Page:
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IN DEO LAETANDUM.

Joy is to be found in God

Aspice ut egregium[1] puerum Iovis alite pictor
Fecerit, Iliacum[2] summa per astra vehi.
Quis ne Iovem tactum puerili credat amore?
Dic haec Maeonius[3] finxerit unde senex?
Consilium mens atque dei cui gaudia praestant,
Creditur is summo raptus adesse Iovis.

See how the illustrator has shown the illustrious Trojan boy being carried through the highest heavens by the eagle of Jove. Can anyone believe that Jove felt passion for a boy? Explain how the aged poet of Maeonia came to imagine such a thing. It is the man who finds satisfaction in the counsel, wisdom and joys of God who is thought to be caught up into the presence of mighty Jove.

Notes:

1. In later editions the adjective is applied to the painter rather than Ganymede.

2. ‘The Trojan boy’, i.e. Ganymede, son of the Trojan prince, Tros, snatched away by the gods to be Jove’s cup-bearer. See Homer, Iliad 20.232ff, though the eagle is a post-Homeric addition. The Greek motto in the accompanying illustration, gannusthai medesi, means ‘to delight in counsels’, referring to a supposed etymology of the name Ganymedes, for which see Xenophon, Symposium 8.30.

3. ‘The aged poet of Maeonia’, i.e Homer. His place of activity is disputed. Chios or Smyrna is most likely - these are places in the central coastal area of Asia Minor, known as Lydia or Maeonia.


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Concordia.

Concord

XXVII.

In bellum civile duces cm Roma pararet,
Viribus & caderet Martia terra[1] suis:[2]
Mos fuit in partes turmis countibus easdem,
Coniunctas dextras[3] mutua dona dari.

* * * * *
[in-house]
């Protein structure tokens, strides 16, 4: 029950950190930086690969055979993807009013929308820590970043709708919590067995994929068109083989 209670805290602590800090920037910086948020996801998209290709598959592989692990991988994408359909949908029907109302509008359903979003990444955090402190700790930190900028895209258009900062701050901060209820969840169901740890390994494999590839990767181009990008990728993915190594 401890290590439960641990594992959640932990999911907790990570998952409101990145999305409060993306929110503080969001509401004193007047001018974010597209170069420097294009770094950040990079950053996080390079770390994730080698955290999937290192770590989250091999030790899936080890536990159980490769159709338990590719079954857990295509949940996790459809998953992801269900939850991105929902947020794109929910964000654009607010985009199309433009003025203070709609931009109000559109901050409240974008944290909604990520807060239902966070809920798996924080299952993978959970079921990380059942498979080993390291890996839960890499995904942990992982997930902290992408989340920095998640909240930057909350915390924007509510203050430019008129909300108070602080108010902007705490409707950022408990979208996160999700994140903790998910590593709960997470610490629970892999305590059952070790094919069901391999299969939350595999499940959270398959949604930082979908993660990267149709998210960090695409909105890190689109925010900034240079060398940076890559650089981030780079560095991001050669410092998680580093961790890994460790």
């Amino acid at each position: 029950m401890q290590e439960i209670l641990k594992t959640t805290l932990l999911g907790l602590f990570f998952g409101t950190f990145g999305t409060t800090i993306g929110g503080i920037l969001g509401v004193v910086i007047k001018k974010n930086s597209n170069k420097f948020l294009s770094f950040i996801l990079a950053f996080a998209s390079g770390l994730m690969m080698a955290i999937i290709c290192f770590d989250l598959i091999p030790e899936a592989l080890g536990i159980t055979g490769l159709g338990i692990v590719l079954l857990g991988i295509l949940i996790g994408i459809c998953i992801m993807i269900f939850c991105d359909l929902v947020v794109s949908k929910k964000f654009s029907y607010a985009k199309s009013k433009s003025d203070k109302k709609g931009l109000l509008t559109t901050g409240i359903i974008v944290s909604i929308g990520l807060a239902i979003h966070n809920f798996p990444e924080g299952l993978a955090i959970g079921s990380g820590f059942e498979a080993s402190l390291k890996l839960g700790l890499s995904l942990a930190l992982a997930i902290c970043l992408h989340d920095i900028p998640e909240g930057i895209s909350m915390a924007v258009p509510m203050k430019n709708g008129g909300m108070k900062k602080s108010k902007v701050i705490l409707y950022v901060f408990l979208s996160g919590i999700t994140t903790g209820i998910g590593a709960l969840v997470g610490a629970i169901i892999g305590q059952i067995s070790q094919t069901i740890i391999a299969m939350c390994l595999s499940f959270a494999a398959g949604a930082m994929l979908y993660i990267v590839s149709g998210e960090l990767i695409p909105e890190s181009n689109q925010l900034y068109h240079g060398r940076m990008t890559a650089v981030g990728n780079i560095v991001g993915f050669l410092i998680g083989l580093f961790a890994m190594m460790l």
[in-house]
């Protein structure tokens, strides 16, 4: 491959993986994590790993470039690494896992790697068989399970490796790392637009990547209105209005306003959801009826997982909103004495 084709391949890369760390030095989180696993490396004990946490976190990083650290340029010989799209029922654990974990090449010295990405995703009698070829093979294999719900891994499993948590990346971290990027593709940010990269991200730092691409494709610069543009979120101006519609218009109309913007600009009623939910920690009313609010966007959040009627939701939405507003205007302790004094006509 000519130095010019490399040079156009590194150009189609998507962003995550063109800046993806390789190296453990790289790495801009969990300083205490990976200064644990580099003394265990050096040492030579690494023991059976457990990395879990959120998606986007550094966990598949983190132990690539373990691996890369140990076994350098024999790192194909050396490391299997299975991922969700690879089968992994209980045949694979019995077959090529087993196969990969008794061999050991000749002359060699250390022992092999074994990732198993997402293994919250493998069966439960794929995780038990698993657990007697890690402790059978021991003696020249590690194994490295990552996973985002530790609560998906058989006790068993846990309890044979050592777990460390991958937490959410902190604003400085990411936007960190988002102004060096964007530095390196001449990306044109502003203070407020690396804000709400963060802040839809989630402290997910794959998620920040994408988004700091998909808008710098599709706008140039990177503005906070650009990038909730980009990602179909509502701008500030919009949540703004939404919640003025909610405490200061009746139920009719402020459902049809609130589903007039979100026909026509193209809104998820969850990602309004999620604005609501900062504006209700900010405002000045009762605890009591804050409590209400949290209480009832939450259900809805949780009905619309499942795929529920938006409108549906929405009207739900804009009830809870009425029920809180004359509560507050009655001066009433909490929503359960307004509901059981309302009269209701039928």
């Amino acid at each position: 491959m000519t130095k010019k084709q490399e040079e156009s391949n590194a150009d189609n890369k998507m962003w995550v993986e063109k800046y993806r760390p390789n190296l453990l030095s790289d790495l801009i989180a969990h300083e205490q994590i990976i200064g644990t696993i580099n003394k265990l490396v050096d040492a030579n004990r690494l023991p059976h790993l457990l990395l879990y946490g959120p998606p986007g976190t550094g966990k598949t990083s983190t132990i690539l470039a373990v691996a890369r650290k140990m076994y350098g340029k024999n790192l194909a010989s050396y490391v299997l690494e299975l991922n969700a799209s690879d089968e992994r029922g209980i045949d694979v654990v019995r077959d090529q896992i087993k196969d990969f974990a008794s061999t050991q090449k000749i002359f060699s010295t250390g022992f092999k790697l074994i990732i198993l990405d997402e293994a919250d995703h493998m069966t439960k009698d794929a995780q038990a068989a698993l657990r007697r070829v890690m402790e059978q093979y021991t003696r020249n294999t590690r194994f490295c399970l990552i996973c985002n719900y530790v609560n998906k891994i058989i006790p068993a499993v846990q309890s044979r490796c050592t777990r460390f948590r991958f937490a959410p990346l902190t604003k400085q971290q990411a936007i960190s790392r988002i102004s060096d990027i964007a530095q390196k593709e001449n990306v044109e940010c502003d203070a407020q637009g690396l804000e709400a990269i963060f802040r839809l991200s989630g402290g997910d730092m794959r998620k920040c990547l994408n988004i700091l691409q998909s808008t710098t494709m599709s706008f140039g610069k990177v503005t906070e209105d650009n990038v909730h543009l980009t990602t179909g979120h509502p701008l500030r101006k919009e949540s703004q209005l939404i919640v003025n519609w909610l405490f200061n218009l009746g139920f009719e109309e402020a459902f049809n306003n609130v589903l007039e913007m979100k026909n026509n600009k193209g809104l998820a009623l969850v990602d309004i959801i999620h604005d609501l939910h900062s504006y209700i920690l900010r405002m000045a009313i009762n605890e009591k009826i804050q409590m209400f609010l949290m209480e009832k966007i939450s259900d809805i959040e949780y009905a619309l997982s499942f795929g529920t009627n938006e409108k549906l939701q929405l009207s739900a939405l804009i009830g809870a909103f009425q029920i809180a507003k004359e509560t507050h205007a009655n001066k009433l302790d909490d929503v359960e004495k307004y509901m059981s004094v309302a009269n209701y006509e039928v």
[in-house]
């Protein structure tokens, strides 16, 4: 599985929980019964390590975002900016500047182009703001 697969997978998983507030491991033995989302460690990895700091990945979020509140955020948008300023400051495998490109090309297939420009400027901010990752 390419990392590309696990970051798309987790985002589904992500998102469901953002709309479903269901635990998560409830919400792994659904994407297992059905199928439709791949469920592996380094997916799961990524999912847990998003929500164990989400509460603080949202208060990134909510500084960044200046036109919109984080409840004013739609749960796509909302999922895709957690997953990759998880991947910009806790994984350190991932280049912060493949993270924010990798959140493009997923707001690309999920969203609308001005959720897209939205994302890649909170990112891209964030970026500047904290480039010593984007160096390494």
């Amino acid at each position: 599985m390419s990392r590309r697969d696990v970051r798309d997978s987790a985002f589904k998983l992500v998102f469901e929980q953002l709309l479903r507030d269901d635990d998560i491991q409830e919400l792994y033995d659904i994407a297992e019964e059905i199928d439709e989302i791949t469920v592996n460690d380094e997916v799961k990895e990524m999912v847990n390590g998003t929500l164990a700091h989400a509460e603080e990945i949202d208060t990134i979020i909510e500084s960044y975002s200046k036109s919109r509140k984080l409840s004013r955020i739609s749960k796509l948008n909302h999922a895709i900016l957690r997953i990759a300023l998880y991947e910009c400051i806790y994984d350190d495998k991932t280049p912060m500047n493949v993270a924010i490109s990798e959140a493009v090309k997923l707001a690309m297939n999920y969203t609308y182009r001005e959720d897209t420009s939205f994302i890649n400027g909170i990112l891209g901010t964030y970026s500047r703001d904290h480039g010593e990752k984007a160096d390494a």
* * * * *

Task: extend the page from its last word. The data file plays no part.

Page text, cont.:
Foederis haec species, id habet Concordia signum,
Ut quos iungit amor, iungat & ipsa manus.

When Rome was marshalling her generals to fight in civil war and that martial land was being destroyed by her own might, it was the custom for squadrons coming together on the same side to exchange joined right hands as gifts. This is a token of alliance; concord has this for a sign - those whom affection joins the hand joins also.

Link to an image of this page Link to an image of this page [E4r p71]

Eynigkayt.

XXVII.

Wann die Rhoemer krieg under in
Selbs fuerten, und die sach gericht,
Zu zaychen da alls ab und hin,
Poten sy fur gewise pflicht
Ainr dem andern die hand, und gschicht
Noch heut bey freunden solchs mit ehrn,
Dan hyerau hat man guet bericht,
Wan zwayer hertz zusam begern.

Notes:

1. ‘Martial land’, a reference not only to Rome’s bellicose history but to the legend that Rome’s founder Romulus was the son of Mars, the god of war.

2. Cf. Horace, Epodes 16.2, ‘Rome is being destroyed by her own might’ (written during the civil conflicts of 41 BC).

3. These were fashioned in some kind of metal for use as tokens of friendship; see e.g. Tacitus, The Histories 1.54 and 2.8, (referring to another time of civil conflict, 69 - 70 AD). Alciato worked on the text of Tacitus and wrote some annotations.


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